But I say unto you, That whosoever is angry with his brother without a cause shall be in danger of the judgment: and whosoever shall say to his brother, Raca, shall be in danger of the council: but whosoever shall say, Thou fool, shall be in danger of hell fire.
Note 11 at Mt 5:22: The Jewish council was called the Sanhedrin and apparently originated during the years after the Babylonian exile. The Maccabees wrote of this governing body, which was then called the senate (1 Maccabees 12:6, Catholic and Orthodox Bibles). The well-known historian, Josephus, also mentioned it in his writings (The Antiquities of the Jews, Book 12, Chapter 3, Section 3). It was composed of seventy-one members of which the high priest was the official president of the group. The number on the council may have corresponded to Moses and the seventy men who were chosen to assist him in governing the Jewish nation (Nu 11:16-17 and 24-25).
The Roman government allowed the Sanhedrin extensive powers, but apparently the Sanhedrin did not have the authority to put someone to death (Joh 18:31). It had officers at its command and authority to make arrests on its own (Joh 7:32 and 45-48). Jesus (Mt 26:59 and Lu 22:66), Peter and John (Ac 4:5 and 13), Stephen (Ac 6:12), and Paul (Ac 22:30, 23:15, and 24:20) were all tried before this council.
Note 12 at Mt 5:22: In this verse, Jesus was showing that the New Covenant He was beginning deals with the heart and the motives, whereas the Old Mosaic Covenant dealt with outward acts. 1Jo 3:15 clearly states that "whosoever hateth his brother is a murderer." This is exactly what Jesus was saying here and compares with Mt 5:27-28.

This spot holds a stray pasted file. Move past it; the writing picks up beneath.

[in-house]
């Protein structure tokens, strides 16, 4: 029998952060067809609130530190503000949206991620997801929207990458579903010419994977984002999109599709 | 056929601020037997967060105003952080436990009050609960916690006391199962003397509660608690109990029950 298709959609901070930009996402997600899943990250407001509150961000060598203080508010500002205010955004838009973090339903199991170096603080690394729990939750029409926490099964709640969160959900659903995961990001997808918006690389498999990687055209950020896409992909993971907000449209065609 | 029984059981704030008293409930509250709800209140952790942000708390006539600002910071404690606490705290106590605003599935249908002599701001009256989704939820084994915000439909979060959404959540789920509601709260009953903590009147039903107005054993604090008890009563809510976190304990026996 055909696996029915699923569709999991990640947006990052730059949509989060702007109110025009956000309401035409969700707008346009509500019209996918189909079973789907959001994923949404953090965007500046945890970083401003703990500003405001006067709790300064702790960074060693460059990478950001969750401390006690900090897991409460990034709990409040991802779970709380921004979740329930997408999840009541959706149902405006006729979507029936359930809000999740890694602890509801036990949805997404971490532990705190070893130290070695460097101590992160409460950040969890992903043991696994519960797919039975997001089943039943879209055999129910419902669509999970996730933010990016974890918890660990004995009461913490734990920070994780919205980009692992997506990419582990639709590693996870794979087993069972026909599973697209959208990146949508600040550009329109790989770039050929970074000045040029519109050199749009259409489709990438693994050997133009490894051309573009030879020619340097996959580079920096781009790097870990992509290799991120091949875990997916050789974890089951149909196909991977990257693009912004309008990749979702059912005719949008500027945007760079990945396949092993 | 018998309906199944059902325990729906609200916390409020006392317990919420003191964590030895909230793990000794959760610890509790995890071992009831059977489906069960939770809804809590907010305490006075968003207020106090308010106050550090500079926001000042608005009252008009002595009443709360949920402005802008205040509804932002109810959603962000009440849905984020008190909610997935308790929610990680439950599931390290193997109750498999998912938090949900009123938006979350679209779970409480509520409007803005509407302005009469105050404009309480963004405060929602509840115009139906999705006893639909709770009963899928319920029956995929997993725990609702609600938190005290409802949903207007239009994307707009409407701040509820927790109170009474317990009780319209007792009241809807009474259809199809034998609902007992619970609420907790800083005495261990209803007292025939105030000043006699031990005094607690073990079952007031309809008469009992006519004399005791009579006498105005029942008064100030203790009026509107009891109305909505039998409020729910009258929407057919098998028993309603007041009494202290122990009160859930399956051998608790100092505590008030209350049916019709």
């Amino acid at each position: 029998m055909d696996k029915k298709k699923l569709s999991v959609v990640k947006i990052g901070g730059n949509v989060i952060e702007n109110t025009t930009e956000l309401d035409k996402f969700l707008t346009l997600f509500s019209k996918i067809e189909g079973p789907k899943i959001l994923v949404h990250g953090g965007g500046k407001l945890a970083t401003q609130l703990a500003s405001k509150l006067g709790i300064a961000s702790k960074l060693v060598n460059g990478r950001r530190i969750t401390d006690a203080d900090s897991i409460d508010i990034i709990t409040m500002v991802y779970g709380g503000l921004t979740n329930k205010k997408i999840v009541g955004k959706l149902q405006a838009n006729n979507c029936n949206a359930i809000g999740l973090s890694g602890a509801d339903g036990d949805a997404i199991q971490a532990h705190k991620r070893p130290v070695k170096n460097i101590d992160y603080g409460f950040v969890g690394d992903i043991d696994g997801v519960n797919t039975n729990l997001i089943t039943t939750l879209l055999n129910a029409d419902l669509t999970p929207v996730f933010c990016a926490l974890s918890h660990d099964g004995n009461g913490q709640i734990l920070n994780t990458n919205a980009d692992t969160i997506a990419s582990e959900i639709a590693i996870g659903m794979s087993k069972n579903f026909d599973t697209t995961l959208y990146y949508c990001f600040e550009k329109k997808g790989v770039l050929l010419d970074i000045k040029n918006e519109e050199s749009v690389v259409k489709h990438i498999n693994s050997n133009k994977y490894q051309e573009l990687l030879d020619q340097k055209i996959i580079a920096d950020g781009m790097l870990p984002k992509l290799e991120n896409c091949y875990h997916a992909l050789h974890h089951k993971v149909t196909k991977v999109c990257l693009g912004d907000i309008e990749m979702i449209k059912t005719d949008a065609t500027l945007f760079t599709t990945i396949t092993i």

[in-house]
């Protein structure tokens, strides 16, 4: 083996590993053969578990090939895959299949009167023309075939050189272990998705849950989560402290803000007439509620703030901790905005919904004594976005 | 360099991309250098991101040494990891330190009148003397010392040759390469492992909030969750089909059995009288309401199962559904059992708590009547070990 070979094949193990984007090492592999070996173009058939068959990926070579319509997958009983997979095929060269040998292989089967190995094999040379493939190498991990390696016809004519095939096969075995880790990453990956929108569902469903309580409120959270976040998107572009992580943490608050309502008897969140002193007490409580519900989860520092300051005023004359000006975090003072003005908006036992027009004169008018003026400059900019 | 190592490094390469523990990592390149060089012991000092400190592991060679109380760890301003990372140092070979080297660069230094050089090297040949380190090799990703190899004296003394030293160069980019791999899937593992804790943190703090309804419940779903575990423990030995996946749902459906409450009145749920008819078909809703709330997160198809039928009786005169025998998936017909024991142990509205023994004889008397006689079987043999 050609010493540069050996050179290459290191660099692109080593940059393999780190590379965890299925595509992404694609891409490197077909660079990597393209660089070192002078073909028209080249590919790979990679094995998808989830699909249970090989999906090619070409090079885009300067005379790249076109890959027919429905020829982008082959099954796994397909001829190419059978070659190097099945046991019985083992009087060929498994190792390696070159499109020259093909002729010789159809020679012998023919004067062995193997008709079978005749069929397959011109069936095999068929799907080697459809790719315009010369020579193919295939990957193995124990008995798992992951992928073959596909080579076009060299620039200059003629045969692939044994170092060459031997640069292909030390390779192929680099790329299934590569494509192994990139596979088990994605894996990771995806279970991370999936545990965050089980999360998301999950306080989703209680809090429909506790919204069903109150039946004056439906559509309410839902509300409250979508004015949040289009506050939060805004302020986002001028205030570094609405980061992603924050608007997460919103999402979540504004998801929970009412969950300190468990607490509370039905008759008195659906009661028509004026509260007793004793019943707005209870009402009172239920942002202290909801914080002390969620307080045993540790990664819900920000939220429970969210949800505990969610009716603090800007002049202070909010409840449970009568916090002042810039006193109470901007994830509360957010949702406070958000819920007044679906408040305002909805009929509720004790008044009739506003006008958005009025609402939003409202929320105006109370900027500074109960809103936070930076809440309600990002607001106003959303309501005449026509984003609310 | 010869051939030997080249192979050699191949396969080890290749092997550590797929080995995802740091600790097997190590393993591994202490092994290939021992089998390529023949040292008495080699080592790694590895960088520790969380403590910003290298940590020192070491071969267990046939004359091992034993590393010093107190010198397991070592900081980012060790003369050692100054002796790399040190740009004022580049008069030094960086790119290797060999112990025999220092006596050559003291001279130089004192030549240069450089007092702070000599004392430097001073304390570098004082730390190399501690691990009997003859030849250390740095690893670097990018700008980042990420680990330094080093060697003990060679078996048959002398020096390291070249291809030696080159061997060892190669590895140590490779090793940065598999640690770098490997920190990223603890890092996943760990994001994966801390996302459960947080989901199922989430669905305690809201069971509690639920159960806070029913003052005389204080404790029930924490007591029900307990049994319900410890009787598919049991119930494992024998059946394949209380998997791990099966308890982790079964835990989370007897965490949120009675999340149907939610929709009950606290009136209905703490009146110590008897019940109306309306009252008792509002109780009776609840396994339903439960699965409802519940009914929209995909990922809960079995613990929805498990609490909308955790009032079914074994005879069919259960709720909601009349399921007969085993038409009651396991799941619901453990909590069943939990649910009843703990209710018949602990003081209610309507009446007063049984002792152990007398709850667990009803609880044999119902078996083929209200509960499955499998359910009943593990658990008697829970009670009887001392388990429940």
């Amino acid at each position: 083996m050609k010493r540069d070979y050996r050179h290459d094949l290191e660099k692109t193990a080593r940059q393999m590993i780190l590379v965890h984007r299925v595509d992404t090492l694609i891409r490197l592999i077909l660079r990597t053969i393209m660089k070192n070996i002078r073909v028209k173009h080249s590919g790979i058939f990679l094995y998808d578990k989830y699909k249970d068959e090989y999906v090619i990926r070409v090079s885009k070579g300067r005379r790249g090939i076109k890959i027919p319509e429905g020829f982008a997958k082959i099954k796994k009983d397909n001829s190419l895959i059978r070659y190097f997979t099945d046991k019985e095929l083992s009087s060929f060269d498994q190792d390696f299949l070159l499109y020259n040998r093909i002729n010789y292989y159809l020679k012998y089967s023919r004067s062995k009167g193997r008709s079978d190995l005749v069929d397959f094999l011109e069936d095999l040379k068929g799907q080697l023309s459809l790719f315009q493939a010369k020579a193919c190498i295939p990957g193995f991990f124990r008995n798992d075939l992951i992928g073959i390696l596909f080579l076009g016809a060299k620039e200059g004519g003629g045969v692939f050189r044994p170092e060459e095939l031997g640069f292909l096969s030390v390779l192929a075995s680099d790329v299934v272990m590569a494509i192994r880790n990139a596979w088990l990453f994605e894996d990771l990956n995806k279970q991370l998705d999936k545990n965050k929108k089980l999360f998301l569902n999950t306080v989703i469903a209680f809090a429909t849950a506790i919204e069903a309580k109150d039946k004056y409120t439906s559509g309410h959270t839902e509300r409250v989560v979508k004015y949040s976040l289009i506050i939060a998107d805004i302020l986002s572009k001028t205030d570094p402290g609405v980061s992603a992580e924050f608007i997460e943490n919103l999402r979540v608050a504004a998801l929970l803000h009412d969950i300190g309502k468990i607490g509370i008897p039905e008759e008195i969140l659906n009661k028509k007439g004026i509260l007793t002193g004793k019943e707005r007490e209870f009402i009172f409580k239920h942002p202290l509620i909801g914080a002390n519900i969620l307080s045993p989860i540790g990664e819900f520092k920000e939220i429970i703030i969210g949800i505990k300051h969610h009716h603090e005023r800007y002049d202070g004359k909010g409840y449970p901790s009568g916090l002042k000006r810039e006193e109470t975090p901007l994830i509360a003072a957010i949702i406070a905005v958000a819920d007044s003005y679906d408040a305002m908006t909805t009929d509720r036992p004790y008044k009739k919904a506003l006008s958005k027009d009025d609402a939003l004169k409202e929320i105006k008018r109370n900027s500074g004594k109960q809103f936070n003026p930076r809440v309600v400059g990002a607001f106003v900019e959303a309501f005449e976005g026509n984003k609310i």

Note 13 at Mt 5:22: The Greek word used here for "hell" is "GEENA" (equals "GE-HENNA") (Strong's Concordance), and it represents the Hebrew word "GE-HINNOM," which means "the valley of Tophet" (Vine's Expository Dictionary) (Isa 30:33; Jer 7:31, and 19:6-14). This is a valley just outside Jerusalem where fires burned refuse continually. Israelite kings also reared up altars in this valley and burned their children to the pagan god Molech. This received harsh rebukes and prophecies of judgment (Jer 7:31-33 and 19:6-14), and therefore the valley of Hinnom began to symbolize eternal judgment and damnation, or hell. GEENA is used twelve times in the New Testament (Mt 5:22, 29-30; 10:28; 18:9; 23:15, 33; Mr 9:43, 45, 47; Lu 12:5; and Jas 3:6). Jesus used the term eleven times, and ten of those times were in reference to eternal punishment of the wicked. Jesus referred to it being a place of fire (Mt 18:9, Mr 9:43-48, and Lu 16:24), and where the worm would not die (Mr 9:44, 46, and 48), and a place of torment (Lu 16:24-25). Jesus also taught in the parable of the rich man and Lazarus that there is no escape from hell once a person has been placed there (Lu 16:26). The Greek word used for "hell" in that parable, as well as nine other times in the New Testament (Mt 11:23, 16:18; Lu 10:15, 16:23; Ac 2:27, 31; Re 1:18, 6:8, and 20:13-14), is "HADES," and it means "the region of departed spirits of the lost" (Vine's Expository Dictionary). It corresponds directly with the Old Testament Hebrew word "SH@'OWL" (or Sheol) (Vine's Expository Dictionary) that has been translated "hell" (Ps 9:17), "the grave" (Ge 37:35), and "the pit" (Nu 16:30 and 33).
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